Thursday, November 07, 2019

You press a button to hold hands, plus four more reasons I can't stop thinking about and playing The Liar Princess and the Blind Prince

I've got to admit: I hemmed and hawed quite a bit when it came to buying a physical copy of The Liar Princess and the Blind Prince early this year.

Why? Although I've thoroughly enjoyed a number of Nippon Ichi Software's smaller offerings, like Cladun and Yomawari, in recent years, this PS4 and Switch game appeared to be inspired by, if not directly related to, the much-maligned htoL#NiQ: The Firefly Diary and A Rose in the Twilight.

I've yet to play either of those pretty puzzler-platformers, sadly, but I've read and heard enough about both of them to get the feeling they may not be my cup of tea.

Still, The Liar Princess and the Blind Prince's announcement trailer made it seem so damn charming that in the end I couldn't keep myself from pre-ordering a copy.

Fast forward to today, and I just finished playing through the game for a second time.

I've been thinking of doing so since I wrapped up my first playthrough shortly after it released in my neck of the woods. Why? Here are the main reasons I've had The Liar Princess and the Blind Prince on the brain for most of 2019.

I think its story is the sweetest I've ever encountered in a game--Honestly, this is the reason I haven't been able to get The Liar Princess and the Blind Prince off my mind this year. It feels kind of silly to say so given the story here is little more than a fairy tale. Still, the folks who wrote and localized that tale imbued it with such sincerity and tenderness that it hit my ill-prepared heart like a Mack truck. Their efforts made me truly care about the eponymous characters and their unfortunate situation, and that's not something I can say about the text in many games.

Its gameplay is simple, but not boring--While playing The Liar Princess and the Blind Prince, you spend 90-plus percent of your time performing one or more of these four actions: moving left and right, jumping, holding the prince's hand (but only while you're a princess), and clawing enemies to death (while in wolf-monster form). I'm sure that makes it sound like a snore-fest, but I'm here to tell you it's anything but. Hell, just grabbing the prince's paw and pulling him through each stage is such a thrill for me that I'd be perfectly happy if that were all the game had to offer. That it also provides players with some light platforming, baddie-slashing, and puzzle-solving is the icing on the proverbial cake.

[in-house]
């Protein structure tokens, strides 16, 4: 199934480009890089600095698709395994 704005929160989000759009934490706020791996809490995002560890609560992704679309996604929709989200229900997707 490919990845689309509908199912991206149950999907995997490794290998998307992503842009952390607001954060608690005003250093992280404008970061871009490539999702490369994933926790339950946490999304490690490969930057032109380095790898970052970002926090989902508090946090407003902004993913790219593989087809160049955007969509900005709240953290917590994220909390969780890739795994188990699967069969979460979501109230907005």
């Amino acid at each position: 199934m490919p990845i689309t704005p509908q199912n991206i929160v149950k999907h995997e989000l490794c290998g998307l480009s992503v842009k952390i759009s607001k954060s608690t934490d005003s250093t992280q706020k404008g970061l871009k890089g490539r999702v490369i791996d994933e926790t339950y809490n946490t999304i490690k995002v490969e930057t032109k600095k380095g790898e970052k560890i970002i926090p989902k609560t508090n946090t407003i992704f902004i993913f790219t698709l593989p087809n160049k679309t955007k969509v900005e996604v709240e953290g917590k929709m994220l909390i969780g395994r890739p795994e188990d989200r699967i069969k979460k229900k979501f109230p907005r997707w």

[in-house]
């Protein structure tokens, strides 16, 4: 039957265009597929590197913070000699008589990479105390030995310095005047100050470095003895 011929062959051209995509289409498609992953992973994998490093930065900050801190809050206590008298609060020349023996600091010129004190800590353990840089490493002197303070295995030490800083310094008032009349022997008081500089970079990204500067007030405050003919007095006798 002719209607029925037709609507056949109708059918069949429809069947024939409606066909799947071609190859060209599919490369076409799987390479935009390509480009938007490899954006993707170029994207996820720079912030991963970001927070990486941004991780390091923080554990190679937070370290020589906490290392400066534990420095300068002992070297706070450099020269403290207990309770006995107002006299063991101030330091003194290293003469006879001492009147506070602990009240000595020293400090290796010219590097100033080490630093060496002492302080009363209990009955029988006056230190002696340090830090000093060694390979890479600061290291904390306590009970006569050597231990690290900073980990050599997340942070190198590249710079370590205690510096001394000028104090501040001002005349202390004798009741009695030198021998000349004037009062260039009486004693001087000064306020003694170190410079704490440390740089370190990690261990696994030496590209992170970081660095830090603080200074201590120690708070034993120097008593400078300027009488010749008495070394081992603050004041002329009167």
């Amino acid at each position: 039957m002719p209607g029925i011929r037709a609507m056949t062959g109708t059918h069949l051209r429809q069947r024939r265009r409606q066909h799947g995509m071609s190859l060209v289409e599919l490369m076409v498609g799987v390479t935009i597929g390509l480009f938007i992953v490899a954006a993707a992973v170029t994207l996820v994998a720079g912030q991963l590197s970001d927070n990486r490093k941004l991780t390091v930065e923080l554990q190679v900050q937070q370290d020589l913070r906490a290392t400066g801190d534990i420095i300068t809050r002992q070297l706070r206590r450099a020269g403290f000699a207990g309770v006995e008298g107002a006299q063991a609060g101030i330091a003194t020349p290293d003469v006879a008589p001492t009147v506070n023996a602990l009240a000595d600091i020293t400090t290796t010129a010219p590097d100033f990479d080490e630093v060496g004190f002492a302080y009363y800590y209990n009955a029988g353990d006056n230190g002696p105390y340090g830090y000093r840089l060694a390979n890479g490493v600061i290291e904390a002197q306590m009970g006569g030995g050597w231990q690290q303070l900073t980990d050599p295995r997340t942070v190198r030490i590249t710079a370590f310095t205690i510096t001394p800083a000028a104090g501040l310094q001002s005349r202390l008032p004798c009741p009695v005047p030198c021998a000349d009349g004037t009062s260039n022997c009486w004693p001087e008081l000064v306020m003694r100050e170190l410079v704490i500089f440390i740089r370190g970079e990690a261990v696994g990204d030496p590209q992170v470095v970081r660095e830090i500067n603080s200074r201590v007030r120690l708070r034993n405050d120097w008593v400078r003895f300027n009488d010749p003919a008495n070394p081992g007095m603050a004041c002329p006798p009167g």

It doesn't overstay its welcome--My two playthroughs of The Liar Princess and the Blind Prince lasted nine-and-a-half hours total. Although I've long championed shorter games, I'd usually balk at one that takes only four or five hours to beat. Especially when its asking price is $40. (Don't worry, that's for the now-out-of-print physical version. Digital copies cost just $20.) Not in this case. In my humble opinion, five hours is the perfect length for this particular title. It allows the endearing story to unfold without completely unraveling. And it keeps the straightforward gameplay from grating or boring. Plus, it entices players to do as I've done and stroll through its otherworldly set pieces multiple times.

It looks marvelous--Not so long ago, I wasn't a fan of the kind of "Flash game" aesthetic showcased in The Liar Princess and the Blind Prince and its ilk, like the aforementioned htoL#NiQ and Yomawari. These titles would look so much better if they were sprite-based, I stupidly thought. At some point, though, I did a 180. I can't tell you when or why, just that it happened. And now? I find this title's hand-drawn, watercolor-esque graphics stunning. The only thing I'd change about them at this point would be to allow players to disable--or, better yet, adjust via a slider--the effect that darkens the edges of the screen. It's fine now and then, but sometimes I'd like to fully see my surroundings, you know?

Its soundtrack is pretty wonderful, too--If your experience with The Liar Princess and the Blind Prince is anything like mine, its background music may seem a bit samey as you work your way through its side-scrolling world. Listen to the soundtrack when you're not worrying about the well-being of the game's, erm, "royal" protagonists, though, and it'll immediately become clear just how varied it is. Some tunes soothe with lilting harp-, guitar-, or flute-focused melodies. Others rouse with triumphant xylophone- or piano-heavy hooks. True, most have a decidedly chill vibe, but they're appealingly distinct when you give them the attention they deserve.

See also: 'Five things that made it really easy for me to put more than 60 hours into The Alliance Alive'

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